Consciousness, Confessions of a Romantic Reductionist

consciousChristof Koch, a professor at California Institute of Technology and Chief Scientist at the Allen Institute, has written this book, Consciousness, published in 2012. It is both a science book and a personal book.  Although judgment and decision making are not the subject, free will versus determinism is one of the subjects.  This seems to be near the essence of judgment.

Koch says that classical determinism is out, but the strong version of free will is also out.  That version of free will  is the belief that if you were placed in exactly the same circumstances again, including the identical brain state as previously, you could will yourself to act differently.  To me that is a stronger version of free will than I imagined. Koch adopts a more pragmatic concept called compatibilism.  You have free will if you follow your own desires and preferences. Koch points to experiments that show the brain decides before you will something. By the time you say to yourself in your head to sit up and get out of bed, your brain beat you by half a second.

Koch looks at the global workspace model of Bernie Baars. Baars proposes that a common processing resource like a common blackboard exists in the mind.  Whatever data are written into the workspace become available to working memory, language, the planning module, and so on.  The idea is that the act of globally broadcasting  the information makes us aware of it.  He agrees that conscious information is globally accessible but that is limited and that so called zombie agents keep their knowledge to themselves.  Koch looks at Dehaene’s effort to investigate the neuronal workspace and agrees with much, but he does not want a descriptive model.  He wants a prescriptive one.

He finds such a model in Giulio Tononi’s integrated information concept.  Consciousness requires  extreme differentiation and extreme integration.  Your computer meets the differentiation  requirement, but is weak on the integration. He posits that consciousness is a fundamental feature of the universe. Koch loves the idea, but admits it has a ways to go.  There is something appealing about the idea that integration of a differentiated system creates consciousness.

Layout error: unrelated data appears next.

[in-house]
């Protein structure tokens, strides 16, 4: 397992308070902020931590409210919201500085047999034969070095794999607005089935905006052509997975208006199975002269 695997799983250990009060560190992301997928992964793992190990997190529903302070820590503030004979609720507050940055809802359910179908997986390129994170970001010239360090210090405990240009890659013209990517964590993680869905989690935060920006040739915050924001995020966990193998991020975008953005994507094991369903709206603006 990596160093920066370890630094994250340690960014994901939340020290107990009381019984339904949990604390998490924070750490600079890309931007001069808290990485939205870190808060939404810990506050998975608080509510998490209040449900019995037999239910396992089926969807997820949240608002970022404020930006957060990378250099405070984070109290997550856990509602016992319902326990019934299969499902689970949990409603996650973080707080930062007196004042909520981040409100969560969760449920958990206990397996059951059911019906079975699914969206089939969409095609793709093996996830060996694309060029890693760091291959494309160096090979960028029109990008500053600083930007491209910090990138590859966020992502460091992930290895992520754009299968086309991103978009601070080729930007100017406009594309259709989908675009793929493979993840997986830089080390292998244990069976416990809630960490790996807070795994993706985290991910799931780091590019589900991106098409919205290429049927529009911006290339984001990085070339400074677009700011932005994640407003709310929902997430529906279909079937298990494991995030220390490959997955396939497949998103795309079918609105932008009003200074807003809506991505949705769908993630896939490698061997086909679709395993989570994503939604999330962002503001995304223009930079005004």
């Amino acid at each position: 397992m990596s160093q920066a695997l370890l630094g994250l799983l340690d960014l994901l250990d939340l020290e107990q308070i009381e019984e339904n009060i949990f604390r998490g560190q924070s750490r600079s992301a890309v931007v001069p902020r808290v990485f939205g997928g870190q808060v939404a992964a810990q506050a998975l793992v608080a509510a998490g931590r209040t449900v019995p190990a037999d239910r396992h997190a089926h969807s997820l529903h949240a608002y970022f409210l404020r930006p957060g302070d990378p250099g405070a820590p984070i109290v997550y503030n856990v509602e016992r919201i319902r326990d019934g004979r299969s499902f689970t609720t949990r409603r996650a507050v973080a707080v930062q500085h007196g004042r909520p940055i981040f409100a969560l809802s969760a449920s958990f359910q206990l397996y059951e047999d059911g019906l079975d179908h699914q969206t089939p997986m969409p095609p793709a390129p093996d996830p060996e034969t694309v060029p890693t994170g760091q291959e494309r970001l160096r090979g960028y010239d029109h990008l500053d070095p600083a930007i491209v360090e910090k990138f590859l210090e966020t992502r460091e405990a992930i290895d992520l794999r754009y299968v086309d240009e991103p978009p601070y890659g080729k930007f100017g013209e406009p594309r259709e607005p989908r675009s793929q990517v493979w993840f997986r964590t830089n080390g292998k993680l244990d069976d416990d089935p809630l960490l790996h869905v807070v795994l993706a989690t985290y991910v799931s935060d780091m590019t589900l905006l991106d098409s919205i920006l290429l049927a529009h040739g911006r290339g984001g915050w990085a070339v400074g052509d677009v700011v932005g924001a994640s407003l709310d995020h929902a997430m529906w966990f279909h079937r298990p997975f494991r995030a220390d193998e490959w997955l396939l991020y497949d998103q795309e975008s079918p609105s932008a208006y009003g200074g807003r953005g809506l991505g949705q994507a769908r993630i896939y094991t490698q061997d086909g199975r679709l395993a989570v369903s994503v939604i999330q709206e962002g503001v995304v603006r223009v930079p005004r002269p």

Koch sees mammals including mice as sentient beings based on these ideas and has stopped eating birds and mammals based on this. Although I certainly respect this choice, I don’t necessarily equate consciousness with feeling pleasure or pain.  If consciousness is a fundamental  feature of the universe, then certain plants might be considered slightly conscious.  It is certainly difficult to know whether a dog is one millionth as conscious as a human or one tenth, but not eating creatures based on consciousness in a world where consciousness is a fundamental feature seems problematic.

Stanislas Dehaene in a Science review of the book praises Koch’s science interpretation, relevance and honesty, but demurs at some of his conclusions.  To show the relevance, Dehaene points to a Francis Crick experiment which showed that weakening beliefs in free will and responsibility increased cheating behavior.  Dehaene admits to sometimes wondering if neuroscience is compatible “with living a happy, meaningful, moral, and yet nondelusional life.”  Dehaene does not see Koch’s embrace of Tononi’s measure of consciousness as logically coherent. Dehaene notes that complex networks of the cerebellum and even the cortex operate entirely unconsciously.  He notes that during the attentional blink, word meanings can be accessed unconsciously, and that requires the differentiated and integrated networks of the left temporal lobe.  Koch does provide a little defense in noting that the cerebellum although having a huge number of neurons has many largely independent modules so that there is little contribution to consciousness. In my little mind, this puts into question the consciousness of a mouse.

Nevertheless, this book has much to give and I do not believe that I have read it for the last time.

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